Essence: 'Blindspotting' Fuses Comedy And Drama To Explore Race, Gentrification, And The Traps Of Probation

 Lionsgate

Lionsgate

Daveed Diggs’ new movie will stun you into silence — when it’s not making you laugh.

Blindspotting, is a tense, powerful, heart-pounding representation of the fear, terror, and long-lasting trauma of Black engagement with police — mixed with all the humor and familiarity of a classic best-friends-who-work-together comedy.

Daveed Diggs is Collin, a Black man in Oakland, finishing the final three days of his probation — a detail that brings an inherent tension that will take you nearly through to the end credits.

“He is almost done [with his probation] but if you know anybody that’s been on probation, or if you’re on probation yourself, you know that it’s a series of traps set up to try and send you back to jail,” Diggs says to ESSENCE. “On his way home from work one night he witnesses the police shooting of an unarmed Black man and he’s the only person that witnesses it. Collin’s story is really about how the next three days and the PTSD of that event force their way into his daily life and get him to a place of sort of unraveling.”

Collin spends his last 72 hours under the watchful eye of the state, in the fear of engaging the police, all while living his regular, but entertaining, life. He works for a moving company, hangs out with friends and family, all while routinely finding his way to the halfway house he’s called home for 11 months, three weeks, and four days. His days offer him one scenario after another that call into question whether or not he’ll run out the clock to the “freedom” on the other side of probation.

The film, while chest-tighteningly tense at times, is interspersed with moments of levity. Audiences are left to think about the ways you view this man living in the system and in a poor neighborhood that’s rapidly gentrifying.

“We took a lot of care to make Collin pretty sympathetic, it’s built in a way for you to relate to him,” says Diggs. “There are circumstances that [Collin] gets into that a certain cross-section of people may have never felt before. And if you feel them and feel real empathy for Collin, who is an ex-con for a violent crime, who you witness wielding guns in the film, if you can develop an empathy for him, maybe it can extend to our real lives.”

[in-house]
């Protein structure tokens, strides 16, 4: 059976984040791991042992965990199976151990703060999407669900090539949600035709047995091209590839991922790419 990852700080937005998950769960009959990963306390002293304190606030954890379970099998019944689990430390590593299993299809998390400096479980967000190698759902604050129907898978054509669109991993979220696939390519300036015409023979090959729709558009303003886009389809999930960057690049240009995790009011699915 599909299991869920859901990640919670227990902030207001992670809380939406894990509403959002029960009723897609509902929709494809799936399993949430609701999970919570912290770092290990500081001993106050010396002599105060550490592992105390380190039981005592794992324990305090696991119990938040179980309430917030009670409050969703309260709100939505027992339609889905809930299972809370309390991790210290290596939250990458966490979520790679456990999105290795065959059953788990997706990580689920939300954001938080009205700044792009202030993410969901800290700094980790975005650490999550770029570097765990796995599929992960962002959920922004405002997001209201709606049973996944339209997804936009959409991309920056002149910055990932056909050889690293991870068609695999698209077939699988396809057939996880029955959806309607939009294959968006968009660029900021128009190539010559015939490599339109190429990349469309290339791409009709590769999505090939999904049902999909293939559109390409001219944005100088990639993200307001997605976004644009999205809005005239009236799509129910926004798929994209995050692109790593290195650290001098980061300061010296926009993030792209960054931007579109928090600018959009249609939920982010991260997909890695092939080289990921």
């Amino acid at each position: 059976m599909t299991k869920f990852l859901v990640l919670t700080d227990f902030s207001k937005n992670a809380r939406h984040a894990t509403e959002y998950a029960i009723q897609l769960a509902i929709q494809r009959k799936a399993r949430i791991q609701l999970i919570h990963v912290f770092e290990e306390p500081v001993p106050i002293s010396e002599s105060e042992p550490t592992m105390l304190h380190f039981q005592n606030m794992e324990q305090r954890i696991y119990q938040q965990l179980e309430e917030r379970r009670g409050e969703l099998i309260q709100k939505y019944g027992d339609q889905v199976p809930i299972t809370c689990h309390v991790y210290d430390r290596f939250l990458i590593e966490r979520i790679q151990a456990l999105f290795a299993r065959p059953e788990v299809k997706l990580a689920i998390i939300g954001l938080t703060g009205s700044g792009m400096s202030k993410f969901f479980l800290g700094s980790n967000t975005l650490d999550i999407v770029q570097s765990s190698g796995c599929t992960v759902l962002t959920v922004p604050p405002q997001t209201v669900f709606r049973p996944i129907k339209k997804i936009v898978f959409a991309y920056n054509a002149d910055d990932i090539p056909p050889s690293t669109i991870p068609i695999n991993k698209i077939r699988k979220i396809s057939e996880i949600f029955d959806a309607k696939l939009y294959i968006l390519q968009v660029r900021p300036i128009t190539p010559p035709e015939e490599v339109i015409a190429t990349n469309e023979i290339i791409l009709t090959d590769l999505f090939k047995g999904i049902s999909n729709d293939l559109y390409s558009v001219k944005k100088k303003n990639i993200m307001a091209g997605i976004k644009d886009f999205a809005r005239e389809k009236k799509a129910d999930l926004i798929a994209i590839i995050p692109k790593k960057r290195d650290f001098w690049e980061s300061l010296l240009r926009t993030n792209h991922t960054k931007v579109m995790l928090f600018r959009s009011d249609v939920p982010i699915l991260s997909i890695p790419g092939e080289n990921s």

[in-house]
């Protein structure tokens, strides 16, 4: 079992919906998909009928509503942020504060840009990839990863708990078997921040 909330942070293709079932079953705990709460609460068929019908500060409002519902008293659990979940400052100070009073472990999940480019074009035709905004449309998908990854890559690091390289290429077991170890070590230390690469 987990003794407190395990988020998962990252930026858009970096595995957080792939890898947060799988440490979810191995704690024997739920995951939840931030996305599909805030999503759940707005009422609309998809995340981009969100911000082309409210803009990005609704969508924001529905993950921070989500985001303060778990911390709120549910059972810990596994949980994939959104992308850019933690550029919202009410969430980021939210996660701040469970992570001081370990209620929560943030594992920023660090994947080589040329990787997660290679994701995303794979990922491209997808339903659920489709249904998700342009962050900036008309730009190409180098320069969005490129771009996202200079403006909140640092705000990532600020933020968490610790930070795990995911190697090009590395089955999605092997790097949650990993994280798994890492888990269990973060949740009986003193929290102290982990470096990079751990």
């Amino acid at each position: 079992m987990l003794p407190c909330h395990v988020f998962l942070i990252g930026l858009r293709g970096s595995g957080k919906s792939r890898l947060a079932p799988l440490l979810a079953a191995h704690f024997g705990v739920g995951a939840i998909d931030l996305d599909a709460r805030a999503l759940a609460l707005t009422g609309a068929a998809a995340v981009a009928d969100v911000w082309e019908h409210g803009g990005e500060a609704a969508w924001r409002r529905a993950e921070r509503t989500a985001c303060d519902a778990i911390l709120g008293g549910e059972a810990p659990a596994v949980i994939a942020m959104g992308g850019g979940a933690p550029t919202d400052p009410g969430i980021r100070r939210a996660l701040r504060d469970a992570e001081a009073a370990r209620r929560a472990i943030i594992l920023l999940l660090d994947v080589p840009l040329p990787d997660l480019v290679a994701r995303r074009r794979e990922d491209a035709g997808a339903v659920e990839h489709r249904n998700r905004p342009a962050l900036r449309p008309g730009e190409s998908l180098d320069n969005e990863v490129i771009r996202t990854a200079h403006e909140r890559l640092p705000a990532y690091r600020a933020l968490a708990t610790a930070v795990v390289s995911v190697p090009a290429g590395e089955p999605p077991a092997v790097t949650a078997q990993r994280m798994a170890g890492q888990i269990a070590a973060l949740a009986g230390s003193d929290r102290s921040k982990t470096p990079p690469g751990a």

There’s also a narrative about race that’s not focused exclusively on blackness, but also on being white in a space and culture that is Black-dominated. 

Rafael Casal, who plays Miles, Collin’s best friend (also Diggs’ real-life best friend) and Oakland native, said his character is someone who’s more difficult to connect with.

“Miles’ experience is the harder thing to sort of empathize with and understand. The short of it is Miles is a white man in a Black and brown neighborhood,” Casal says. “He’s always been a minority among minorities. So much of the conversation around Miles is that he’s always had to fight to survive in the hood. They’re from a poor neighborhood which comes along with violence and toxic male culture and he’s had to really fight much more than a lot of people to claim his space and stand up for himself.”

Beyond worth the price of admission, the film also has not only an outstanding story but a few messages for you interrogate for yourself. It gives you a chance to view the world through the lens of a man trying to make good on his past in a city and a culture that presents him every chance to go completely wrong. 

Blindspotting is now playing in select theaters. Hear the full interview with Diggs and Casal here.

Jarrett Hill